China is making other efforts to reduce its global warming emissions. It has doubled its total wind energy capacity in each of the past four years, and is poised to pass the United States as soon as this year as the world’s largest market for wind power equipment. China is building considerably more nuclear power plants than the rest of the world combined, and these do not emit carbon dioxide after they are built.
But coal remains the cheapest energy source in China by a wide margin. China has the world’s third-largest coal reserves, after the United States and Russia.
“No matter how much renewable or nuclear is in the mix, coal will remain the dominant power source,” said Ashok Bhargava, a China energy expert at the Asian Development Bank in Manila.
Another problem is that China has finally developed the ability to build high-technology power plants only at the end of a national binge of building lower-tech coal-fired plants. Construction is now slowing because of the economic slump.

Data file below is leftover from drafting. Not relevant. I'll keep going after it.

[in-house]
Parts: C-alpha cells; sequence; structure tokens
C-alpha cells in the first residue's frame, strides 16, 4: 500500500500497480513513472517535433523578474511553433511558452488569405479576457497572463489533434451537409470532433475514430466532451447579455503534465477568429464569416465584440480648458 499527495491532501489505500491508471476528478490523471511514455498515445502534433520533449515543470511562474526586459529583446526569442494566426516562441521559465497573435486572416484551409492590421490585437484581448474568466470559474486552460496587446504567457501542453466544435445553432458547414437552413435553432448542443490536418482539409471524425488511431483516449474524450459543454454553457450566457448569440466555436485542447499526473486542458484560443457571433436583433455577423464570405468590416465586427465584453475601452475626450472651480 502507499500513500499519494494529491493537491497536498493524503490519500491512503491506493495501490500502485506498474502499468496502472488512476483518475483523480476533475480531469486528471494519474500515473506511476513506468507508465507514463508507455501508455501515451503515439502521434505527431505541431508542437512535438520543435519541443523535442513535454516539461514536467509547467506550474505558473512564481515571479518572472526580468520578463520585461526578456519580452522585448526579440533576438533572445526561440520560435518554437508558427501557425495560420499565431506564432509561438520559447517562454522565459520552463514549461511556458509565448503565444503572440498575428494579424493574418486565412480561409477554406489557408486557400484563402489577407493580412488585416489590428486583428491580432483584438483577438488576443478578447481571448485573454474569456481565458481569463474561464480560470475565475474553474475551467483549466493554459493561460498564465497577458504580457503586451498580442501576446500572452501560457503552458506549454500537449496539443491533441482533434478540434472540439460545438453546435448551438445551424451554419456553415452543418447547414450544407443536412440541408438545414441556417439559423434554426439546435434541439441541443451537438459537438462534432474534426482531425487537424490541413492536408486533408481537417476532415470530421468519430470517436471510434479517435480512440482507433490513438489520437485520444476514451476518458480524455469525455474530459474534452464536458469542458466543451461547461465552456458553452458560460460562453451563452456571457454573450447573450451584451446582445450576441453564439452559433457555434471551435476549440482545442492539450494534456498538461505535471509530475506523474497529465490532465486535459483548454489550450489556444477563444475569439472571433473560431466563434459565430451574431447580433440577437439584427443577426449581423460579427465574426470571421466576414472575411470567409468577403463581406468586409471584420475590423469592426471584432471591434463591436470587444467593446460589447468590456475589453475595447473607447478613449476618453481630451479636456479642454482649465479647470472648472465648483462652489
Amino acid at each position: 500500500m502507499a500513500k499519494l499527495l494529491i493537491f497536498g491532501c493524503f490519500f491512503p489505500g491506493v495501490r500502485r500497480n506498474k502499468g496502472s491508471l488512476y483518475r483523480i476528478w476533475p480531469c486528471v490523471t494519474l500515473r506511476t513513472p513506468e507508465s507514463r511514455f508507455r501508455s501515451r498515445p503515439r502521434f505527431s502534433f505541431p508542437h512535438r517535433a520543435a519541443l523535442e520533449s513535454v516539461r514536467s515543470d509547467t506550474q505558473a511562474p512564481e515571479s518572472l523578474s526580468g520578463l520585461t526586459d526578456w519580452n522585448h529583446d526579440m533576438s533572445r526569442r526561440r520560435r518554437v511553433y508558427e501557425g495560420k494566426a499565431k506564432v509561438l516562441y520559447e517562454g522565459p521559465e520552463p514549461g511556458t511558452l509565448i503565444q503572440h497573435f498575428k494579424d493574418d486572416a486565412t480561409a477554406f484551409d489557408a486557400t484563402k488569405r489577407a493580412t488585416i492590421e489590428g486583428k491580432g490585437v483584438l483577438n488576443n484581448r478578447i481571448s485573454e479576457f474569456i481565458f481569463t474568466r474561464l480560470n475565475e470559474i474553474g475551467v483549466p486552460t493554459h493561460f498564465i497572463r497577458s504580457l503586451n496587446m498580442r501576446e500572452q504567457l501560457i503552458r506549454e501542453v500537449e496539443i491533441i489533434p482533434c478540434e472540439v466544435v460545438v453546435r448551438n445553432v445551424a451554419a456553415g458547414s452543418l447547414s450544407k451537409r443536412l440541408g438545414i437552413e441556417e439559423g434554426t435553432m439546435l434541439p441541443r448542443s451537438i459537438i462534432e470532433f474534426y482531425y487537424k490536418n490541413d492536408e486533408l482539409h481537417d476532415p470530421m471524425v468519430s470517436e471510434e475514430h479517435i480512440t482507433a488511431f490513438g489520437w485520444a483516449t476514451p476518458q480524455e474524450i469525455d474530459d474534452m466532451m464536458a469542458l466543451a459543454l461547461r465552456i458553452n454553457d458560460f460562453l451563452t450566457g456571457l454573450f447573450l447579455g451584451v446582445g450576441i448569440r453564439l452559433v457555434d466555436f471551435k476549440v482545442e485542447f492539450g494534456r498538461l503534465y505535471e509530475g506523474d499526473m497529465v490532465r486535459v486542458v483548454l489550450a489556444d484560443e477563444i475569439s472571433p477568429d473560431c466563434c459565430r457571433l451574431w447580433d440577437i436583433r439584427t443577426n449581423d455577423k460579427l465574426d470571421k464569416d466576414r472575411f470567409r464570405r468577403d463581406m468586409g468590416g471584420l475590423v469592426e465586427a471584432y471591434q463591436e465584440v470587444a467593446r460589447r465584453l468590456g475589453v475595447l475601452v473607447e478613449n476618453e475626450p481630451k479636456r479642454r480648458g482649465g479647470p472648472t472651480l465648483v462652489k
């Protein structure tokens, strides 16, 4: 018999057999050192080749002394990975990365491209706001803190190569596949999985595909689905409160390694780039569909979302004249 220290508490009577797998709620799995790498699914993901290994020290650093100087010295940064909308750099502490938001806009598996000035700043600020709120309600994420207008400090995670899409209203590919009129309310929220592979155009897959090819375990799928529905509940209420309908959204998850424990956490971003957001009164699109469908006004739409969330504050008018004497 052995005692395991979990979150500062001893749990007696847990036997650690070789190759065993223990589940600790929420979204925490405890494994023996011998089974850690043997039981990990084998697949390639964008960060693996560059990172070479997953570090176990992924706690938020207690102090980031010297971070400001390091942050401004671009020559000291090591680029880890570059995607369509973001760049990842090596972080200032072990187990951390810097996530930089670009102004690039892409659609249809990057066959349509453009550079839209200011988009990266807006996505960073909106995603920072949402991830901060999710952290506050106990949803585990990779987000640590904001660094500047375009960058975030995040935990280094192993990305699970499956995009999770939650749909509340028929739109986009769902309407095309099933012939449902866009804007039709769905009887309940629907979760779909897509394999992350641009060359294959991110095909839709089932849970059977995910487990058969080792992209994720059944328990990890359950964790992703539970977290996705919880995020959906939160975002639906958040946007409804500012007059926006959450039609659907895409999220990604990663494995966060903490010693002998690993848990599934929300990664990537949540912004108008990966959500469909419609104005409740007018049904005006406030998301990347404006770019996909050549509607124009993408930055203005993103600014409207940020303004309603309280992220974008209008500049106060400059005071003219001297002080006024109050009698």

By adopting “ultra-supercritical” technology, which uses extremely hot steam to achieve the highest efficiency, and by building many identical power plants at the same time, China has cut costs dramatically through economies of scale. It now can cost a third less to build an ultra-supercritical power plant in China than to build a less efficient coal-fired plant in the United States.